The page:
Wednesday, February 22, 2017

A Homeless Teenager Invites Me Home

Plains, February 2017

I volunteer for a drop-in center for homeless youth: they can get showers and food, counseling, jobhunting training, or just hang out and play games or watch tv.  There are over 100 regular clients, about 30% LGBT or questioning, rejected by their parents after coming out.

Sometimes the gay boys get a little cruisy, probably because that's how they've learned to get what they need, but of course it would be unethical to date or hook up with them.

But the other night I did.  Almost.

It was at a fundraiser for the center held at the gay-friendly coffee house: live music, poetry readings, and a silent auction.  I staffed the table with a donation jar and some brochures.  It was across from the main door, so unless they used the side door, everyone saw me the moment they came in.  They also had to walk past me on the way to pick up their orders.

A lot of twinks and college students came in, some of the artsy bohemian regulars, plus a scattering of middle-aged people, one middle-aged gay guy with a nice chest in spite of his "Conky" t-shirt, an elderly guy in leather who said he had been an art history major in college, 40 years ago.

It was fun taking the donations -- especially the $10 and $20 bills -- watching the money pile up -- plus I got a lot of cruisy smiles.

Suddenly a homeless guy came in, rubbing his hands from the February cold, looking around as if he'd never been there before -- a teenager, very tall and thin, with scruffy blond hair and a beautiful, angelic face, the kind that makes you melt.  He was wearing a thin hoodie and tattered jeans.

I didn't expect any clients to come, but I wanted to make him feel welcome.  "Hi, my name is Boomer. Here for the fundraiser?"

He looked blank.  "I...um...I'm Cade. Hi.  How much does it cost?"

"Nice to meet you, Cade.  There's no admission fee.  And if you ask nicely, someone might buy you a cup of hot chocolate."

He stared at the pastries in the display case.

"Um...or a sandwich, if you're hungry."

"That's ok, I'm fine."  He went into the main room and sat down to listen to a poetry reading, but eventually he wandered back.  He stared at me and the donation jar.

"Lot of donations tonight?"

"Yeah.  We're getting a lot of tens and twenties."

"If you want to, you know, go to the bathroom or something, I'll look after the table for you."

This guy was after the donation money! "Thanks, but I'm fine right now.  But...you can sit with me if you want."  I offered him the chair farthest from the donation jar.

He plopped down next to me.  "So...this center is open to gay kids, too?"

"Sure.  Lots of the clients are gay."


"That's cool, 'cause sometimes parents aren't ok with it.  When I told my Dad I was queer, he gave me a black eye.  Said he didn't want 'some pervert' looking at him!"

"That's awful."  Cade didn't have a black eye -- he must have been homeless for awhile.  "Are you sure you won't let me buy you a sandwich?  I'm having one."

He shrugged.  "Sure, ok, I'll eat if you're going to."  He brushed his knee against mine.

We ate our egg salad sandwiches  and scones, and talked about the problems of gay youth in a heterosexist society.  Cade came out at age 17, and he was now 23 -- that's a long time to be on the street!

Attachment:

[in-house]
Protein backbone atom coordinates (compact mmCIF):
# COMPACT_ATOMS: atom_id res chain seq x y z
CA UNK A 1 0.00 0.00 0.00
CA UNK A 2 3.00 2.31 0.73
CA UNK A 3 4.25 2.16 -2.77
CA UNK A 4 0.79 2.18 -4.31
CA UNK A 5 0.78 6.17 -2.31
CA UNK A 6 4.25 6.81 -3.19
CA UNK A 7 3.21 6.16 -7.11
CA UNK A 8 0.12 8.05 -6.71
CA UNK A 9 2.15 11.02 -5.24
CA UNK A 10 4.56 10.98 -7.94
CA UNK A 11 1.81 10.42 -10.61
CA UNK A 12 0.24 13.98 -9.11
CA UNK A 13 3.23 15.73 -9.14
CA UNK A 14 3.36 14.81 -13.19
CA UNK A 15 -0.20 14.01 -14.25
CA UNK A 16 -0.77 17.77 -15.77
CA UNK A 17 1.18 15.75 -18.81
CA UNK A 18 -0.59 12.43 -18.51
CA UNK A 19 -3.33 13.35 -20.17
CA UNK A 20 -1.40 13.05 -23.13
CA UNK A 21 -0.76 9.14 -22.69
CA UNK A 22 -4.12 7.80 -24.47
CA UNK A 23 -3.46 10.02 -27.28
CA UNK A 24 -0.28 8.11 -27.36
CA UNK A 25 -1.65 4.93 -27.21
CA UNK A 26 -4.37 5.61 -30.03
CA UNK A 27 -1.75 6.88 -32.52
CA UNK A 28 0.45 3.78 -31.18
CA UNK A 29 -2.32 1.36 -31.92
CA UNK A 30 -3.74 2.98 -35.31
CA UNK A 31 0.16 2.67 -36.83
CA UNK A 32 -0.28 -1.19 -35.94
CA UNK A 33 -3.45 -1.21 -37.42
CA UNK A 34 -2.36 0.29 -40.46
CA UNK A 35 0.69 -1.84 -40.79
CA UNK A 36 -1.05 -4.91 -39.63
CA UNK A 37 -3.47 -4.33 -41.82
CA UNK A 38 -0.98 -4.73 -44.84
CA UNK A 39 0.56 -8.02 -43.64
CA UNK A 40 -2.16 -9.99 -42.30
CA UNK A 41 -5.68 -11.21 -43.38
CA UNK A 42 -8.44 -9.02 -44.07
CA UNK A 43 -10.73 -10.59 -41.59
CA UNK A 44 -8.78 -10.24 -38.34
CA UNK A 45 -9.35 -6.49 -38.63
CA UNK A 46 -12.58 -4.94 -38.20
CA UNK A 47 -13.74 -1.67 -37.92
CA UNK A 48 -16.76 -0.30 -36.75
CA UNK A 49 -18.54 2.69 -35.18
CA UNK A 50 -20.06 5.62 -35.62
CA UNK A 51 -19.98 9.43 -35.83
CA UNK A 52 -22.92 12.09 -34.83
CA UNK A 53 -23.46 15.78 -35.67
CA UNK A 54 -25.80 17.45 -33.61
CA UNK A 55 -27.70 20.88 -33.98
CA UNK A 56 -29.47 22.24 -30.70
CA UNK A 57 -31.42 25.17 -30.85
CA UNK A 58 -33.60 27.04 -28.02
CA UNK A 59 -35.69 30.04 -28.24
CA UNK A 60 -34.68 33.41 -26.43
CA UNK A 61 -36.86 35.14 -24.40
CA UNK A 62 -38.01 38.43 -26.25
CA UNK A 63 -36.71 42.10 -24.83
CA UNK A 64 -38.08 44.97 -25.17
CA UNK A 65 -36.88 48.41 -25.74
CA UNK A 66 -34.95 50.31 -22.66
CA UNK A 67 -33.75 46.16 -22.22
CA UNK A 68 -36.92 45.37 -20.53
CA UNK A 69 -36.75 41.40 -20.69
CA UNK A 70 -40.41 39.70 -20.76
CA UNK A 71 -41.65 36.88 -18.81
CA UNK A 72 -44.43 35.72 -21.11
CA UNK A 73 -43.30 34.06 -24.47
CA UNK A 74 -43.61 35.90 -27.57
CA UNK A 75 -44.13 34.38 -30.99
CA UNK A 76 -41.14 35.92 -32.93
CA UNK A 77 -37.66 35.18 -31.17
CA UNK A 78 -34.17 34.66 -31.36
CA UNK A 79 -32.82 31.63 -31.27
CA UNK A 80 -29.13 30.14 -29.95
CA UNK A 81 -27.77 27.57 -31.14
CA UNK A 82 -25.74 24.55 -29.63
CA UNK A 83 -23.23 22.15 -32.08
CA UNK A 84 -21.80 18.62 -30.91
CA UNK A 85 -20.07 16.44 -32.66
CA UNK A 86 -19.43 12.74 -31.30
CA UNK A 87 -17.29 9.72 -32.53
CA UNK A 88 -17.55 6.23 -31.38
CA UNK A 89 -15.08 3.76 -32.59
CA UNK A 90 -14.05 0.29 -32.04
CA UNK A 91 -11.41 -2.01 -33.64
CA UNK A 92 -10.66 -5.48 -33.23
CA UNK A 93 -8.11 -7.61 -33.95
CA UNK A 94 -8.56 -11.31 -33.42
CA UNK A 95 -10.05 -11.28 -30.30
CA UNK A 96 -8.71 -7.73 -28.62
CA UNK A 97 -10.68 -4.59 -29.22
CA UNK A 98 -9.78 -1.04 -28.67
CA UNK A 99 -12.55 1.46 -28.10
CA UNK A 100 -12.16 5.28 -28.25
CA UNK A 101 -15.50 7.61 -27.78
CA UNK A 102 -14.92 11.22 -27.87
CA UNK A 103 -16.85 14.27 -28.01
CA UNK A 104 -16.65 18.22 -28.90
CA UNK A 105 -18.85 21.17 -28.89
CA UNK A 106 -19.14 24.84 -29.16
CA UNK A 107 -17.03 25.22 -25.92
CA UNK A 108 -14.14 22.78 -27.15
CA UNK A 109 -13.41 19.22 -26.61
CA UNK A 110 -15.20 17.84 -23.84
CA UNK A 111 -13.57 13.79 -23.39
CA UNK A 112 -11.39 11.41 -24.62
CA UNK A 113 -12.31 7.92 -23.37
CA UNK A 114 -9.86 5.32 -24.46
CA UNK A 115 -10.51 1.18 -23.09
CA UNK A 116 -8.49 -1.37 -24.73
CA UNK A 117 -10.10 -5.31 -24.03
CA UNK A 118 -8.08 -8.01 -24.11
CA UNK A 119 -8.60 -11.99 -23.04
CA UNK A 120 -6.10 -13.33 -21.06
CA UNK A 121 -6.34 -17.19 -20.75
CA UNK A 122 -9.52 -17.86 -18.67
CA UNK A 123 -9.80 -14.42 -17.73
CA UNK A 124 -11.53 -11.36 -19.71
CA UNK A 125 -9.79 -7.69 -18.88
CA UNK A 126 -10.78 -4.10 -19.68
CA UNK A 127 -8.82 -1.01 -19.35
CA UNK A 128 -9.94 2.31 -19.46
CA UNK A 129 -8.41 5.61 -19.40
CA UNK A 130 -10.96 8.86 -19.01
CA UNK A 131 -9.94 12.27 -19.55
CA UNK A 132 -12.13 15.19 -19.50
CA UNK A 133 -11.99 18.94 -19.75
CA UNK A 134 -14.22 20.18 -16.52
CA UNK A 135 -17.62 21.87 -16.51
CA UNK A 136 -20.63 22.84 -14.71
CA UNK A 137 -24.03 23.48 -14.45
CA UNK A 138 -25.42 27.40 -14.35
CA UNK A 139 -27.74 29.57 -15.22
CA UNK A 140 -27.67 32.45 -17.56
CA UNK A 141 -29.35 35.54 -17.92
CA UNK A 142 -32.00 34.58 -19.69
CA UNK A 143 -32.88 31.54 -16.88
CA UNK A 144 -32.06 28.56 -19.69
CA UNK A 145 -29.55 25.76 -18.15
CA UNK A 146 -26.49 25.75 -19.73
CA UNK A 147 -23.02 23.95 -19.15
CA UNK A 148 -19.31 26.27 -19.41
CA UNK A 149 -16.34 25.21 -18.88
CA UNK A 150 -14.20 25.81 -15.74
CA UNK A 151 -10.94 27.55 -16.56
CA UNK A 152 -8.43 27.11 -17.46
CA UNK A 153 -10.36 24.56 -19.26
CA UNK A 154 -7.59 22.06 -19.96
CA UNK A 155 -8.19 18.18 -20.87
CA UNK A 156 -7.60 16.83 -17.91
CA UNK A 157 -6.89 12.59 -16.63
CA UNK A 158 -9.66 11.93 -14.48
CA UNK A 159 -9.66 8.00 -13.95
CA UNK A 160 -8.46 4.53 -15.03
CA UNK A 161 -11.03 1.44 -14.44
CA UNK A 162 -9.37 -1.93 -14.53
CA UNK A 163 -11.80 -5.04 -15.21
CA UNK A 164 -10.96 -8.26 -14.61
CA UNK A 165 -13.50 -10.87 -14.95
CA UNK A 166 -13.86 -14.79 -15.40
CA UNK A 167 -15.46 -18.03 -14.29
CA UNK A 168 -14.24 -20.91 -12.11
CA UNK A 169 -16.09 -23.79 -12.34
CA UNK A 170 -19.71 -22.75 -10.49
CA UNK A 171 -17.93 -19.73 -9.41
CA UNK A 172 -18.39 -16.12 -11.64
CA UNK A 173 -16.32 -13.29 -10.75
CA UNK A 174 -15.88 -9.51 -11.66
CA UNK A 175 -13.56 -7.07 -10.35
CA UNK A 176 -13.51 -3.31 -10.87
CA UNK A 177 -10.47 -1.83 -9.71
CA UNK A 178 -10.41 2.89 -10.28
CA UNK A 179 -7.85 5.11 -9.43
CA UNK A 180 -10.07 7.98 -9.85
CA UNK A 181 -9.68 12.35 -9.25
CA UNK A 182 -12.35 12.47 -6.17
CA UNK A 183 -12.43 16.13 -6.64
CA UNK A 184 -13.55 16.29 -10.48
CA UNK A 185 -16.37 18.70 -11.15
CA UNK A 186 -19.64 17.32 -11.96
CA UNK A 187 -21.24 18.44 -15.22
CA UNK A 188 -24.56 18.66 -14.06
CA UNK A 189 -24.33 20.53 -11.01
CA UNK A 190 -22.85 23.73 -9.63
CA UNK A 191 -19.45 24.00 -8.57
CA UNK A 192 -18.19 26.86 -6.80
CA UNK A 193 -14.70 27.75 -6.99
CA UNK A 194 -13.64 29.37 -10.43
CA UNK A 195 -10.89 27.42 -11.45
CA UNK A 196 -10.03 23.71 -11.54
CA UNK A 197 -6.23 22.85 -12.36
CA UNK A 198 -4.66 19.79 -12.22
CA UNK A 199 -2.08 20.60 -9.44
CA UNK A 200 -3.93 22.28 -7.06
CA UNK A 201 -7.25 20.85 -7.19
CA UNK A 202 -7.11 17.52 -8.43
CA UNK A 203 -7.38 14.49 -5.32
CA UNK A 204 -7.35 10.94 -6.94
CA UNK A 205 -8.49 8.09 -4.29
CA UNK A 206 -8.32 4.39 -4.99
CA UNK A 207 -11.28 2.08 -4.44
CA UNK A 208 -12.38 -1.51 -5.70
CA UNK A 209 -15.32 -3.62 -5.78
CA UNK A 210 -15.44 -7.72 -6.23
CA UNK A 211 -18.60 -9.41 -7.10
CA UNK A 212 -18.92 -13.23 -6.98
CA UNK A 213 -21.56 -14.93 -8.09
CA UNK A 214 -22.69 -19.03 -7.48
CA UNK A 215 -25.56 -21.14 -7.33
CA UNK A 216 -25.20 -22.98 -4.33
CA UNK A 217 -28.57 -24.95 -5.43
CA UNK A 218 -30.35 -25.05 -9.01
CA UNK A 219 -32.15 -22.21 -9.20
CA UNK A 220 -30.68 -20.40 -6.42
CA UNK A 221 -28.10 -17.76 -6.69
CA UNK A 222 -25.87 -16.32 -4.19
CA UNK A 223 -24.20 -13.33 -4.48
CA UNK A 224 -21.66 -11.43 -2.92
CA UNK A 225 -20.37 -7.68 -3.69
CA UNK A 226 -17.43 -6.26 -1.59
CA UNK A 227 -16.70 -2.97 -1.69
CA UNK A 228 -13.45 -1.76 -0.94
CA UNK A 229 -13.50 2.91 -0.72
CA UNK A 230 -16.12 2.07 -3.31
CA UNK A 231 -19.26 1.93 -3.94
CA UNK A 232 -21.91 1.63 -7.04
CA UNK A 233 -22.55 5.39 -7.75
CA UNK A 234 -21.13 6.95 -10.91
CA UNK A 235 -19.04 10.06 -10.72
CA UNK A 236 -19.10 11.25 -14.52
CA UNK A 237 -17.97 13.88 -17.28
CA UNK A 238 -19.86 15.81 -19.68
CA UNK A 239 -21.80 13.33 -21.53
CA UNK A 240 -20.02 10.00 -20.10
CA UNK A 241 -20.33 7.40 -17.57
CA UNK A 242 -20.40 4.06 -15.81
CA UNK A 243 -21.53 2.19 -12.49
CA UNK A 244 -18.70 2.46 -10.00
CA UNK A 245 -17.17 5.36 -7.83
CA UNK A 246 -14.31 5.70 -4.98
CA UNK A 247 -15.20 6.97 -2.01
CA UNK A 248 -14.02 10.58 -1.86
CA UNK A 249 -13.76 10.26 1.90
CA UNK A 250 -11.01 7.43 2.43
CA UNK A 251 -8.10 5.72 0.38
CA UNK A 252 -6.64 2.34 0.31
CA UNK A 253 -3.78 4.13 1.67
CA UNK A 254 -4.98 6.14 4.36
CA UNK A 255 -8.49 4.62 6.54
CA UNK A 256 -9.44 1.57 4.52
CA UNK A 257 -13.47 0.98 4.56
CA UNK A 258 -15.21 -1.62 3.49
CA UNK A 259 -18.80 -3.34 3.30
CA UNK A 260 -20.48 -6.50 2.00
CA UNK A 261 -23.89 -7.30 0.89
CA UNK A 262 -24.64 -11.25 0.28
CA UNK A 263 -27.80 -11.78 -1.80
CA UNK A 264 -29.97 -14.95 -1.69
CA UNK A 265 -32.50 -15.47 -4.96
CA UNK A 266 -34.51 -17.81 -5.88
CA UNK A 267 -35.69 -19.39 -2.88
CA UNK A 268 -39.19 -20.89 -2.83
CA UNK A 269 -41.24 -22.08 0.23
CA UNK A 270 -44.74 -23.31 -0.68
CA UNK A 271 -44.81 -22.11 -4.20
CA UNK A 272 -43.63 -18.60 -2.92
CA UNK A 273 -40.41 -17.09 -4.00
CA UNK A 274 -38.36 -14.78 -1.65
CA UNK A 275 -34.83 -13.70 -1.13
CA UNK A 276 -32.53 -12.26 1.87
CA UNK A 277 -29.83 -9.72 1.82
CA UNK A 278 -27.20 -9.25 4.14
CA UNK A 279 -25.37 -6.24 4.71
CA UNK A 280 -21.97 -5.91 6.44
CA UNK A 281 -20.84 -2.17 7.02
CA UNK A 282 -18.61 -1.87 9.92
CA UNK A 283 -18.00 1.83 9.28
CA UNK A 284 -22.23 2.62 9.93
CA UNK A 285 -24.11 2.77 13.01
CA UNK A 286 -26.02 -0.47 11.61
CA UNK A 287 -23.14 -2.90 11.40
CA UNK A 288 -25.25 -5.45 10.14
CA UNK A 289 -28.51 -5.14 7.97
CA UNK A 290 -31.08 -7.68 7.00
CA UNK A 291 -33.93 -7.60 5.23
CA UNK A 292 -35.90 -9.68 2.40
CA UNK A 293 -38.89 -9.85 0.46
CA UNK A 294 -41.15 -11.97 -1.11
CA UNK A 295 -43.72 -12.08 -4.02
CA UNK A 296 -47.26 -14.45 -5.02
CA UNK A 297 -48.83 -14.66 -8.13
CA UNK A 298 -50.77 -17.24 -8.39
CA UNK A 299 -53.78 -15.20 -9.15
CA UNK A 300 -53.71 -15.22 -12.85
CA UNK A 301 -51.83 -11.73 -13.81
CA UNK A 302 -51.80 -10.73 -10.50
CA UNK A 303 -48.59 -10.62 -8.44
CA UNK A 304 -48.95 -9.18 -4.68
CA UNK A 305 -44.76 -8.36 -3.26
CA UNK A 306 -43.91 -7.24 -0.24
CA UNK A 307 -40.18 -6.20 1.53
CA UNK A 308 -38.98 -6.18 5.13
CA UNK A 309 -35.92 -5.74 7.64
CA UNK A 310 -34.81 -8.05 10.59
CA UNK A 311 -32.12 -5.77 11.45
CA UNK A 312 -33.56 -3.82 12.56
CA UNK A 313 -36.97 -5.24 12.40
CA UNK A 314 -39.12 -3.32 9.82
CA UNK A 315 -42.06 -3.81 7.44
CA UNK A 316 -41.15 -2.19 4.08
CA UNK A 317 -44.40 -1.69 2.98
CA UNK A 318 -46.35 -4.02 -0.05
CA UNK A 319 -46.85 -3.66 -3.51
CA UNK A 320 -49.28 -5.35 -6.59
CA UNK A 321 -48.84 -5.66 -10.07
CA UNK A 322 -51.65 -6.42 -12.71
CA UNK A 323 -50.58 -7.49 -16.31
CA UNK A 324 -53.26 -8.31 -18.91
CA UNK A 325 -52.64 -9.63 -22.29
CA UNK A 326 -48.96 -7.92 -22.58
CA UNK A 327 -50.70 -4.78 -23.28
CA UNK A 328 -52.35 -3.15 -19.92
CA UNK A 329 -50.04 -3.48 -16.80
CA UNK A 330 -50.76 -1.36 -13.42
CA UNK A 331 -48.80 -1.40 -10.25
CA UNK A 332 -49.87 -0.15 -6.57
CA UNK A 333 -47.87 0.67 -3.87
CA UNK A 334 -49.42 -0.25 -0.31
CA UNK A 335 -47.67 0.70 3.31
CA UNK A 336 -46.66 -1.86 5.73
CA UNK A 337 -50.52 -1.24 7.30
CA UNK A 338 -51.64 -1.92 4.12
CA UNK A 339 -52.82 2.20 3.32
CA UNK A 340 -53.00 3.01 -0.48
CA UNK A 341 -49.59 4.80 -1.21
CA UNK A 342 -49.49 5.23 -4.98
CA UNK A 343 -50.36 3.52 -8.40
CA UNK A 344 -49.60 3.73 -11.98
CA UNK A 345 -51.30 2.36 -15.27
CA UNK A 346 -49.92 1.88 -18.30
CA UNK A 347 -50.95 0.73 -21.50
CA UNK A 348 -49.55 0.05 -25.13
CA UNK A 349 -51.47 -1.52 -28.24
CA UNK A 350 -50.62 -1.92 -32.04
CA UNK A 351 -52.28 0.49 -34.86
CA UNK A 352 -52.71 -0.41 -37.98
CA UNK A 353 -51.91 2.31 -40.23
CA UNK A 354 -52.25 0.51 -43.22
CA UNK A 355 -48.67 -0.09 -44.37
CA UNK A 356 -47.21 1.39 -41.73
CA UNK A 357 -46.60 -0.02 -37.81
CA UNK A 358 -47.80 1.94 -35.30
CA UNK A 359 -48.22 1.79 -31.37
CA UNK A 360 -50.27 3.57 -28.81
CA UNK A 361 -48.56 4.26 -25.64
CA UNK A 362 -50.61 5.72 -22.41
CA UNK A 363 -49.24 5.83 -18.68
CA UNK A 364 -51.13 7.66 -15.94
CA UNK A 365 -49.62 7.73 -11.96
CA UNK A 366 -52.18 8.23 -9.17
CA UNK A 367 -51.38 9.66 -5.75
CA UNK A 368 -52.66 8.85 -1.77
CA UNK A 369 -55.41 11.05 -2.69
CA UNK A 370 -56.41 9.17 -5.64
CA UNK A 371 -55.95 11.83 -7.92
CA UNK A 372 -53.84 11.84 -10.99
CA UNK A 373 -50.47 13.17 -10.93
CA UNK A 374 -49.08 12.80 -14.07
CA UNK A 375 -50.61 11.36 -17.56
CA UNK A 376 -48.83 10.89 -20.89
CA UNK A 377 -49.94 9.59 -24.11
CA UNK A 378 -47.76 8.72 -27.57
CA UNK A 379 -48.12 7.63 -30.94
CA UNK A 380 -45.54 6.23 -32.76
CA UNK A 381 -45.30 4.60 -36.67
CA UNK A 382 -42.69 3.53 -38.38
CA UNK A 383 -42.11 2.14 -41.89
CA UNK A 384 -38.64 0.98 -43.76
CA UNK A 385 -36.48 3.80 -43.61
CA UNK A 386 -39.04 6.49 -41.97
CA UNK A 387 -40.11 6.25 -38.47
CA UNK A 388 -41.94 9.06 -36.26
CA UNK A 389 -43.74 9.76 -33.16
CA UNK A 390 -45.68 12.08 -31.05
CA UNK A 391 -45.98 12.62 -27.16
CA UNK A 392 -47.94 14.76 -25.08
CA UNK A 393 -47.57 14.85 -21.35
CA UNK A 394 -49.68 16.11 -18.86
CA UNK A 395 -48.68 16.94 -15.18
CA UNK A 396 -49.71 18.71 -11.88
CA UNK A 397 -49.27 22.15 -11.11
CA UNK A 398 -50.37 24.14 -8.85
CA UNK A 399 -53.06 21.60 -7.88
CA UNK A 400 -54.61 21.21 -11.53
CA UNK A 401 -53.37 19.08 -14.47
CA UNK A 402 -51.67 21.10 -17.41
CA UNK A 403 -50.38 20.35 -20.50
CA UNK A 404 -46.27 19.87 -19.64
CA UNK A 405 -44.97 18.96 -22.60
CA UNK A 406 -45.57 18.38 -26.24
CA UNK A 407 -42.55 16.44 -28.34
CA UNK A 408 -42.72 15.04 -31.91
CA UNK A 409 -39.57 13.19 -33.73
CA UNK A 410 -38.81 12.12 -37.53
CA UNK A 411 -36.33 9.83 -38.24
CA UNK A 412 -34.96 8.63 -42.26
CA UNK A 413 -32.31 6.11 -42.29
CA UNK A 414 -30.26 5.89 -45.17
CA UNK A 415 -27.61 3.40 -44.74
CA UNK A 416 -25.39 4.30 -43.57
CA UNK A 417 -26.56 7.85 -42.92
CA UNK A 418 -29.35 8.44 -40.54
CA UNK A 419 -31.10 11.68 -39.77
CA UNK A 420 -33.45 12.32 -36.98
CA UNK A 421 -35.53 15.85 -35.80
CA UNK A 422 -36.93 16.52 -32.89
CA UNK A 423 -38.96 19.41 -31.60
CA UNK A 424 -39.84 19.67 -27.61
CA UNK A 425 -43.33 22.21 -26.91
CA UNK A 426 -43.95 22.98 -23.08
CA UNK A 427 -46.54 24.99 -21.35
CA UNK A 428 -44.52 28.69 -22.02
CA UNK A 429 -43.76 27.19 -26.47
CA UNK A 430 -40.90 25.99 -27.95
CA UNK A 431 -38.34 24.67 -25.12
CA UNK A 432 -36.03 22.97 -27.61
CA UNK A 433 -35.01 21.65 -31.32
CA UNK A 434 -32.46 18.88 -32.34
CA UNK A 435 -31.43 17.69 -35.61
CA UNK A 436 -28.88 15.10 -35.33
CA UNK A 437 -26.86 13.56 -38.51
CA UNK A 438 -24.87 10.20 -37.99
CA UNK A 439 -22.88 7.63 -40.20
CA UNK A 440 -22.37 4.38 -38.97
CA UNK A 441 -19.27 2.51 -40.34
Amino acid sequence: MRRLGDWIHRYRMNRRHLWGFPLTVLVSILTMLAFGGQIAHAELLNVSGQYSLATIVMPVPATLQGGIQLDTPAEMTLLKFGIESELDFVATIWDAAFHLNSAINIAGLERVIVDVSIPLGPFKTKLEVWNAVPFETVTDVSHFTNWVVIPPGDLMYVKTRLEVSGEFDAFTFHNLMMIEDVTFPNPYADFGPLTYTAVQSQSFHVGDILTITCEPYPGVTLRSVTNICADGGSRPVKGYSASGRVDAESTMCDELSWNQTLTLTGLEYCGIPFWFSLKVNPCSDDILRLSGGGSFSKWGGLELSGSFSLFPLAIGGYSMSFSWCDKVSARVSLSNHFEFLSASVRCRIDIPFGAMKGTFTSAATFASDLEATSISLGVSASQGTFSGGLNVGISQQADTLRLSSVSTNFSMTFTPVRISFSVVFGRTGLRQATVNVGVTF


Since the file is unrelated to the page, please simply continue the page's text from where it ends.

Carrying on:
When people came in, Cade smiled and pitched the center like a pro.

"Hey, you're good at this!  You should become a salesman!"  I said, wrapping my arm around his shoulders -- a friendly gesture, not meant to be erotic.  But he squeezed my knee under the table.

Definitely cruising me.  Extraordinarily cute.  And not a client of the center.  But no doubt he would become a client tomorrow.  I couldn't risk hooking up with him.

When the fundraiser ended, Cade helped me count the  money and give it to the director -- I introduced him as "my new assistant."  Then he said "I guess I'd better be going.  It's a pretty long walk back home."

"Can I give you a ride?" I could do that much, anyway.

We drove, Cade's hand on my shoulder, to a historic neighborhood near downtown, to an old Victorian house with gingerbread architecture.  Rather upscale for a homeless kid -- he must be crashing on someone's couch.

"Do you want to come in for a minute?" Cade asked.  "I could make us some coffee."

We just came from a coffee house.  But...

I was going in...

The living room: hardwood floors, leather furniture, big-screen tv.  Very upscale for a homeless kid.

I took off my coat and sat on the couch.  Cade pulled a smartphone from his pocket, turned on some music, and sat next to me.  He moved in for a kiss.   His body was very cold from the thin hoodie.  Suddenly I remembered that this was a homeless guy.

I broke away.  "Will your roommates mind?"

"What roommates?  I live alone," he murmured, unbuttoning my shirt and kissing my chest.

"Then who pays for all of this?  Your parents?"

"I'll tell you all about my boring job at Mackenzie in the morning.  Right now I'm busy."  He got on his knees and began to kiss and lick my crotch.

Cade was a marketing manager at Mackenzie's Fun Zone, with a salary bigger than mine.  He was just into grunge.

I should have known better.  I mistook someone for homeless once before, in San Francisco.  See: Pushing a Shopping Cart Up Castro Street.

By the way, thin, smooth body, shaved crotch, two tattoos, uncut Kielbasa.  Mostly an anal bottom, but he let me go down on him and do interfemoral to finish.

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